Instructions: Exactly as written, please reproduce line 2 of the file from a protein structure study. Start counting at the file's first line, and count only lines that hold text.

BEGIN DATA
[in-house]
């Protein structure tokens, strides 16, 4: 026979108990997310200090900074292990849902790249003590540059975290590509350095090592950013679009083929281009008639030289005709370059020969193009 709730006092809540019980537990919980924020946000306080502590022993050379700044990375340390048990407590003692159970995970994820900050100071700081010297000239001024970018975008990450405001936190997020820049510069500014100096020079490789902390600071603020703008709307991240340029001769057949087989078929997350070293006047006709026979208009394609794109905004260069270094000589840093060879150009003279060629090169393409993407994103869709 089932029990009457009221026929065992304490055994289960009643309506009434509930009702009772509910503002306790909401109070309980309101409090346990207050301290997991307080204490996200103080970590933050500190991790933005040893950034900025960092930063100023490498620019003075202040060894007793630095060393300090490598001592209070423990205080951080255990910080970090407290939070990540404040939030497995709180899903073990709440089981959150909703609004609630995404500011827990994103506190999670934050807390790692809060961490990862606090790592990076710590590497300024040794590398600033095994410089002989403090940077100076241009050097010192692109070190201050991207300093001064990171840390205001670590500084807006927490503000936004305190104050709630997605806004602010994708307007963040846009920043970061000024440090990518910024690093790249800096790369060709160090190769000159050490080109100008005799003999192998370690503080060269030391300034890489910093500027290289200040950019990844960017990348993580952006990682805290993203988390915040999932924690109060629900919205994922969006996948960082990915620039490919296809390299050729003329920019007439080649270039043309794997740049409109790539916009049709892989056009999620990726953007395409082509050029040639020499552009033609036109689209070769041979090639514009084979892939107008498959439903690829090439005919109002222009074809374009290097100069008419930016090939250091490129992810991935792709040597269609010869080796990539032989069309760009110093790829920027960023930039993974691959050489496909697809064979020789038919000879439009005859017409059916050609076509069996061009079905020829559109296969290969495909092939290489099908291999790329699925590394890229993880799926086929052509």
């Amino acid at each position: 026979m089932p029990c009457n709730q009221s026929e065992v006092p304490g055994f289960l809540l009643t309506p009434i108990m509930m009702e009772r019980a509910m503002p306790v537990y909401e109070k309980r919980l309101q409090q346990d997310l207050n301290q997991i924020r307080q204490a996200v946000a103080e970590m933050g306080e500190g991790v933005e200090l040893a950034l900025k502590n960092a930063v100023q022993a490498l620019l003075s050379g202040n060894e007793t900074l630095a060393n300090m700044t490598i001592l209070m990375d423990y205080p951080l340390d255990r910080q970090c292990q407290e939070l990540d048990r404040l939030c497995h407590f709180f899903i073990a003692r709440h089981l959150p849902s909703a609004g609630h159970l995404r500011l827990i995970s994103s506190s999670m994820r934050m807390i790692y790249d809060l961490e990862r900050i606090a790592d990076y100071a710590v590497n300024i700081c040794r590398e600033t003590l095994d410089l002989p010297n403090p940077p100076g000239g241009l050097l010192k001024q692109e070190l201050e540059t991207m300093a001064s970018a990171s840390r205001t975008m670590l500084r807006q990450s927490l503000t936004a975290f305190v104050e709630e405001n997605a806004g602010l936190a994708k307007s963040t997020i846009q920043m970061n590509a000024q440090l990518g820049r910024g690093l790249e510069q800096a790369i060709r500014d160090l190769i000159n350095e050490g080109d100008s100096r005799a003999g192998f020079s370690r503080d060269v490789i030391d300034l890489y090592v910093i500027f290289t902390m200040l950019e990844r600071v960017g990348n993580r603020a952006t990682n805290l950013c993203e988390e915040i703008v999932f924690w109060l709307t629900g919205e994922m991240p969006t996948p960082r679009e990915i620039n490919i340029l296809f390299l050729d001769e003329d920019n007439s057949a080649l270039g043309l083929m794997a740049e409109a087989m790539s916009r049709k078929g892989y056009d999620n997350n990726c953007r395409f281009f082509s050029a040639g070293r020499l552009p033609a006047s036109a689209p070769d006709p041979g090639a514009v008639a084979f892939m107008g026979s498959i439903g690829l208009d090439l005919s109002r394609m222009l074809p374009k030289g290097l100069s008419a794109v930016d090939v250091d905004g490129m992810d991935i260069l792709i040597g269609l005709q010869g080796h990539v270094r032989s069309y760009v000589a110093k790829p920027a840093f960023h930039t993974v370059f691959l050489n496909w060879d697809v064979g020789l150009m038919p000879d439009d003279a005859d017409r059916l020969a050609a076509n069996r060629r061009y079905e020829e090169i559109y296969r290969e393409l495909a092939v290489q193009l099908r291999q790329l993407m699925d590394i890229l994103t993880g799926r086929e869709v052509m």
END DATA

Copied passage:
């Protein structure tokens, strides 16, 4: 026979108990997310200090900074292990849902790249003590540059975290590509350095090592950013679009083929281009008639030289005709370059020969193009 709730006092809540019980537990919980924020946000306080502590022993050379700044990375340390048990407590003692159970995970994820900050100071700081010297000239001024970018975008990450405001936190997020820049510069500014100096020079490789902390600071603020703008709307991240340029001769057949087989078929997350070293006047006709026979208009394609794109905004260069270094000589840093060879150009003279060629090169393409993407994103869709 089932029990009457009221026929065992304490055994289960009643309506009434509930009702009772509910503002306790909401109070309980309101409090346990207050301290997991307080204490996200103080970590933050500190991790933005040893950034900025960092930063100023490498620019003075202040060894007793630095060393300090490598001592209070423990205080951080255990910080970090407290939070990540404040939030497995709180899903073990709440089981959150909703609004609630995404500011827990994103506190999670934050807390790692809060961490990862606090790592990076710590590497300024040794590398600033095994410089002989403090940077100076241009050097010192692109070190201050991207300093001064990171840390205001670590500084807006927490503000936004305190104050709630997605806004602010994708307007963040846009920043970061000024440090990518910024690093790249800096790369060709160090190769000159050490080109100008005799003999192998370690503080060269030391300034890489910093500027290289200040950019990844960017990348993580952006990682805290993203988390915040999932924690109060629900919205994922969006996948960082990915620039490919296809390299050729003329920019007439080649270039043309794997740049409109790539916009049709892989056009999620990726953007395409082509050029040639020499552009033609036109689209070769041979090639514009084979892939107008498959439903690829090439005919109002222009074809374009290097100069008419930016090939250091490129992810991935792709040597269609010869080796990539032989069309760009110093790829920027960023930039993974691959050489496909697809064979020789038919000879439009005859017409059916050609076509069996061009079905020829559109296969290969495909092939290489099908291999790329699925590394890229993880799926086929052509």